Confidentiality and disclosure risk

The issue: Disclosure by location

Geospatial data often has complex sources and in some circumstances can be disclosive (revealing personal information) – either in its own right or in combination with other sources. An individual (X, Y) location can point at a single address or business. A small area can pinpoint a small enough number of cases to be disclosive. Critically, a combination of overlapping areas can also pick out a sliver which provides enough information to identify small populations. Remember that for these purposes businesses are due similar rights of data protection as individual members of the population, so many of the same ethical considerations apply.

Some data types are particularly sensitive. The locations of refuges or safe houses, for example are, by definition, sensitive and the greatest care must be taken in ensuring we do nothing to put vulnerable populations at risk.

Statistics produced for small areas can be disclosive – because the number of individuals or businesses included is small enough to reveal information about individual items. Releasing figures for an area which contains only one dominant item – say a single large factory – can be much the same as releasing data about just that factory.

In general, you will want to choose a geography small enough to reveal useful differences but large enough to include a non-disclosive number of observations.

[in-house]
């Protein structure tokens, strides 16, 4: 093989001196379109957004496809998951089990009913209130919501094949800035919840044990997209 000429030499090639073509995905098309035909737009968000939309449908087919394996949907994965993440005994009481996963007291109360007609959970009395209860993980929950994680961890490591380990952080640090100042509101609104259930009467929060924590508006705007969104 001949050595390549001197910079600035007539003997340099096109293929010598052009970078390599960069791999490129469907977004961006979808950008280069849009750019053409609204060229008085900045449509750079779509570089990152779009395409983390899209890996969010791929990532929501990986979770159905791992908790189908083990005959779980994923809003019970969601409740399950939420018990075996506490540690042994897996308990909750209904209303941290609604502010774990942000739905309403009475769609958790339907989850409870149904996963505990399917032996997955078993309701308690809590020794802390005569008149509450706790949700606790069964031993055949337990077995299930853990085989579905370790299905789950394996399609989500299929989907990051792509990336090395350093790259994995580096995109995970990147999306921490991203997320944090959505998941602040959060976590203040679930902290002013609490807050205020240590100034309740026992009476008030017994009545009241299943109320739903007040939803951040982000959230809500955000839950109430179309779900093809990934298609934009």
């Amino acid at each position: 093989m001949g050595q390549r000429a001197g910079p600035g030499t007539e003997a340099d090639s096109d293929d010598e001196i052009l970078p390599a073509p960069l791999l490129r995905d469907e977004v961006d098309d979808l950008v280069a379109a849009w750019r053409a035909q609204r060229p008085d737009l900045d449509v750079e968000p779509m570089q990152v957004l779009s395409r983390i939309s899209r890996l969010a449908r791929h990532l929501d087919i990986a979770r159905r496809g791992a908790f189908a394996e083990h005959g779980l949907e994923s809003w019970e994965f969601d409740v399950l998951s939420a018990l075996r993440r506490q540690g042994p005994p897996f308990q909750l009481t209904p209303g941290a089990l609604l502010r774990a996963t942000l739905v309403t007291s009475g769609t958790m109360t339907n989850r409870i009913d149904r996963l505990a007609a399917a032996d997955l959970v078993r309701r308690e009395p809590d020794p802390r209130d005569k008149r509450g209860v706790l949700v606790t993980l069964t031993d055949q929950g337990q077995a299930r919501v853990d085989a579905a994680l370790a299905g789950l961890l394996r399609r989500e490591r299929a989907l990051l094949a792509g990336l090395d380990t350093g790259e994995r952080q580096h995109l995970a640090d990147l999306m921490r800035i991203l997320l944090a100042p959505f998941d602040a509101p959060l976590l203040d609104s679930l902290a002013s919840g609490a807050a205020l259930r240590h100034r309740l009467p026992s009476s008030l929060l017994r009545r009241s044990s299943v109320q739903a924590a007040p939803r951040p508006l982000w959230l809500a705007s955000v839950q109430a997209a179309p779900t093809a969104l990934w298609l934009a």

In most cases as the sample size gets smaller or item being presented gets more rare you need to make the geography larger to avoid disclosure.

The census, for example, is an estimate for the whole population so a relatively small geography – the output area (average size around 150 households) – can be used for most outputs.


Map showing Census Output Areas outlined in purpleFor rarer events or those where there are cross-tabulations, you could not release for this small a geography – the census uses LSOAs, MSOAs (see below) and even Local Authorities for rarer events.

You need to always think about your output geography and keep it under review as events change. As COVID-19 numbers declined in the spring of 2021, for example, the geography for which detailed case figures could be released was made larger by grouping together LAs.


Diagram showing disclosure by differencing. An outline shows 3 areas, A, B and C, outlined in different colours. It shows that if you minus area B from area A, you are left with area C.Outputs for overlapping geographies can cause problems. By producing outputs for overlapping areas A & B … we are inadvertently revealing something about area C.

This issue can often arise where boundaries change over time. Produce the same statistics for two versions of a changing geography and you may reveal information for the population that falls in the changed areas. This is much less of a problem when producing statistics over time because the uncertainty that arises as the result of changing populations reduces the disclosure risk.